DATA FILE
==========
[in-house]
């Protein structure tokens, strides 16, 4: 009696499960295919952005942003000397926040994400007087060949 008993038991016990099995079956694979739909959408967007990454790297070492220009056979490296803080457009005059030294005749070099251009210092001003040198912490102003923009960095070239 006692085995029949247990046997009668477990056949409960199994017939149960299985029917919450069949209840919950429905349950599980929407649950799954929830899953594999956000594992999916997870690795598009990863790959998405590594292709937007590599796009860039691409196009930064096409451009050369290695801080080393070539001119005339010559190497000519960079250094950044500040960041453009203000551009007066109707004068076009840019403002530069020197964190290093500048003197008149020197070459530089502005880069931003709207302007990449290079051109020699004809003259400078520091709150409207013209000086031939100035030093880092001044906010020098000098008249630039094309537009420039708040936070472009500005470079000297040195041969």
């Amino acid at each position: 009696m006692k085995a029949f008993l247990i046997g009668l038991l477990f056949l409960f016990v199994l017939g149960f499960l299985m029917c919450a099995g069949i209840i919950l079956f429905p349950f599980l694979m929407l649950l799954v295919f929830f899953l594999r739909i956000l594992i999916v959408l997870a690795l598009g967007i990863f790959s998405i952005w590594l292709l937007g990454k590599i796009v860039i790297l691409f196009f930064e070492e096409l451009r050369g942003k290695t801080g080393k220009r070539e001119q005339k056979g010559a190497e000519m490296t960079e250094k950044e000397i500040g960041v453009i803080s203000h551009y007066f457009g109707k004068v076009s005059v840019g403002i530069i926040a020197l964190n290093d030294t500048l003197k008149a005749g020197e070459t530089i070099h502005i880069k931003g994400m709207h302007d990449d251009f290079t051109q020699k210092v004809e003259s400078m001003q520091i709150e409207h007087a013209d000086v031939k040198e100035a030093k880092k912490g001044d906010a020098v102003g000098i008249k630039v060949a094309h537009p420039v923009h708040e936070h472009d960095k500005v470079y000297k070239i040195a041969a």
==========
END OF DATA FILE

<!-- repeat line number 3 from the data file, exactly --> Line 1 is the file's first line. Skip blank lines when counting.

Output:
């Amino acid at each position: 009696m006692k085995a029949f008993l247990i046997g009668l038991l477990f056949l409960f016990v199994l017939g149960f499960l299985m029917c919450a099995g069949i209840i919950l079956f429905p349950f599980l694979m929407l649950l799954v295919f929830f899953l594999r739909i956000l594992i999916v959408l997870a690795l598009g967007i990863f790959s998405i952005w590594l292709l937007g990454k590599i796009v860039i790297l691409f196009f930064e070492e096409l451009r050369g942003k290695t801080g080393k220009r070539e001119q005339k056979g010559a190497e000519m490296t960079e250094k950044e000397i500040g960041v453009i803080s203000h551009y007066f457009g109707k004068v076009s005059v840019g403002i530069i926040a020197l964190n290093d030294t500048l003197k008149a005749g020197e070459t530089i070099h502005i880069k931003g994400m709207h302007d990449d251009f290079t051109q020699k210092v004809e003259s400078m001003q520091i709150e409207h007087a013209d000086v031939k040198e100035a030093k880092k912490g001044d906010a020098v102003g000098i008249k630039v060949a094309h537009p420039v923009h708040e936070h472009d960095k500005v470079y000297k070239i040195a041969a």